So yeah, the majority of my work happened in my logbook. And all the material that I used in the whole project, all of my thoughts, my ideas, every piece of material went into my logbook for the project.
So when I went into this applied research project, I didn't know very much about research. And in particular, I didn't really understand what applied research meant. So I kind of went into it looking at bits of material, things that I happened to already know, my own personal opinions, and was kind of just chucking everything together. I came up with this hypothesis. And then I was just kind of doing a bit more of the same-- putting research in, deciding what my conclusions were going to be.
And at some point, my wonderful teacher pointed out to me that an applied research project is really about getting that hypothesis and directing your research around it and towards a conclusion based on that hypothesis. So one big challenge was to do with understanding what kind of work I should be doing and how best to spend my time in getting towards the end.
And I think definitely, with a lot of support from my teacher, I kind of figured out what to put my efforts into and managed to divert my attention away from just what happened to be interesting at the time to what was actually going to be useful for my project.
When I started out with this applied research project, I really needed some kind of stimulus to get started. I didn't really have any idea what it was meant to look like, where to start. So one of the first really useful things in my process was actually going to see on stage the year of my HSC, because there was works on display, excellent works from the year before. And there was the first two ARPs that I've ever actually seen. I'd never seen one before. And so just having a look through what those people did in theirs was really helpful.
And then, of course, I moved into working on mine and developing mine. And so of course, the biggest thing was teacher feedback, which luckily for me, was pretty constant, pretty readily available. And I was very fortunate in that my teacher had a fair bit of expertise in this kind of project. So yeah, definitely just regular meetings with my teacher were really essential in making sure I was on the right track at all times.
And other helpful things were getting people to read it who didn't really know so much about what I was doing and didn't have any background in the area. Actually, for this project, I was focusing in musical theater. And my teacher had more experience in straight drama without any music involved. And since mine was so music heavy, there was a lot of musical stuff that she hadn't encountered before. And I think it was really useful, actually, to get her outside perspective on that side of things.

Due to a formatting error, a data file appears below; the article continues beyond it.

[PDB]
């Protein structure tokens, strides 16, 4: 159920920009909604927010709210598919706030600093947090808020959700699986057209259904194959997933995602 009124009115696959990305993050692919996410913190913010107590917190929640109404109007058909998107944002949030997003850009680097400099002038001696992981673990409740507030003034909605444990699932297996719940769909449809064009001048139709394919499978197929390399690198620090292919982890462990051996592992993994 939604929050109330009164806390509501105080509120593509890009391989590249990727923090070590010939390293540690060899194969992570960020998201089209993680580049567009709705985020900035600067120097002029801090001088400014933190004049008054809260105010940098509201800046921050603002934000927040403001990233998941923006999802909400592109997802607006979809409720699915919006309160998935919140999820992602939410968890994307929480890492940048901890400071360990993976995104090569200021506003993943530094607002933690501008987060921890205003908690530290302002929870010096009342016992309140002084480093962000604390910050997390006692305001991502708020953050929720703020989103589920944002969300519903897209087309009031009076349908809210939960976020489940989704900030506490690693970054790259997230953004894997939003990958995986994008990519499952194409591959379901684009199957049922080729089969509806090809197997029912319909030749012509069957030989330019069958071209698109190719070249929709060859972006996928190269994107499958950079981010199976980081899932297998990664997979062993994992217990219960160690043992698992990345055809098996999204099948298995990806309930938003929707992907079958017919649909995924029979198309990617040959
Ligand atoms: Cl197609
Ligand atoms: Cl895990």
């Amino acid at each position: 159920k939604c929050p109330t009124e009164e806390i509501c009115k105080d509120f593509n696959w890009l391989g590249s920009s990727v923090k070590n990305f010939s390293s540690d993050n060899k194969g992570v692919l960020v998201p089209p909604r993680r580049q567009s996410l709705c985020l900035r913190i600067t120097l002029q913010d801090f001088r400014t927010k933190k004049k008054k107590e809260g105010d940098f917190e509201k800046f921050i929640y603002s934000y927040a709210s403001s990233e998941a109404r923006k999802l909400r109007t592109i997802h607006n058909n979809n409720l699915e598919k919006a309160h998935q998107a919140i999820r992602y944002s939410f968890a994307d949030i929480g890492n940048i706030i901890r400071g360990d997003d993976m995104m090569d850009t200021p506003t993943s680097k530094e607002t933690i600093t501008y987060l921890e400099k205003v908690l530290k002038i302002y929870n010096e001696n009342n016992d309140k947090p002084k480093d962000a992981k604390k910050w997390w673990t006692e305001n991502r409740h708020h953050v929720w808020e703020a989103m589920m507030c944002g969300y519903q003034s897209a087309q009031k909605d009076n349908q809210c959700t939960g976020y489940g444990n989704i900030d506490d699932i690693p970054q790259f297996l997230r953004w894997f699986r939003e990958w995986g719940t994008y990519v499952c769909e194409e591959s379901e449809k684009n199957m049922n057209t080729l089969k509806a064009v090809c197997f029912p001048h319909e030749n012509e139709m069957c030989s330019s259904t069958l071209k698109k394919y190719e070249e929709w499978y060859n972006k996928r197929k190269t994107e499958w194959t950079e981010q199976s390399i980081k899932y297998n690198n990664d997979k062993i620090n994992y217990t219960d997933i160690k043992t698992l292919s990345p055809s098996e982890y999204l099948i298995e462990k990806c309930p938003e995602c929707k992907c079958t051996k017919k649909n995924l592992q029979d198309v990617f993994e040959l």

So when I went to work on the rest of it, I started getting some feedback from people who didn't even know much about drama and just checking that it made sense all the time. That was one big thing. Yeah, so feedback was probably the most important thing in developing my applied research project.
So, if I were to encounter students starting out on this project now, I think the biggest tips that I could give would be firstly, make sure you talk to your teacher about it. This is a project that not many teachers have a whole lot of experience with. Mine happened to, which was really useful.
But if your teacher hasn't got experience with this project, it's possibly a good idea to reach out to another teacher or another student who has done an ARP before, because it's going to be useful just to talk to someone, to make sure you actually understand what it is before you start working on it.
Another thing I would suggest is that if you're going to try and get in touch with practitioners, which I really recommend, because that kind of primary source is really good in your report. And it really backs up what you're saying if you can get current practitioners who are agreeing with you or perhaps disagreeing with you.
If you're going to contact practitioners, start doing it early, because I didn't start contacting practitioners until fairly late in the process, which meant that they didn't have much time to get back to me. And so I got a few less than I would have hoped for.
And the other thing I would suggest is probably to get a strong idea in your mind about the subject area that you want to look into before you start developing your hypothesis. So there's this area of study background research that you're supposed to do at the beginning. And that for me kind of consisted of just thinking about what I already knew about. Whereas I think it would have been beneficial if I'd spent more time looking at the information that was out there and what I would be able to find and use my report before I started trying to put it into a hypothesis that I potentially wouldn't be able to answer later on.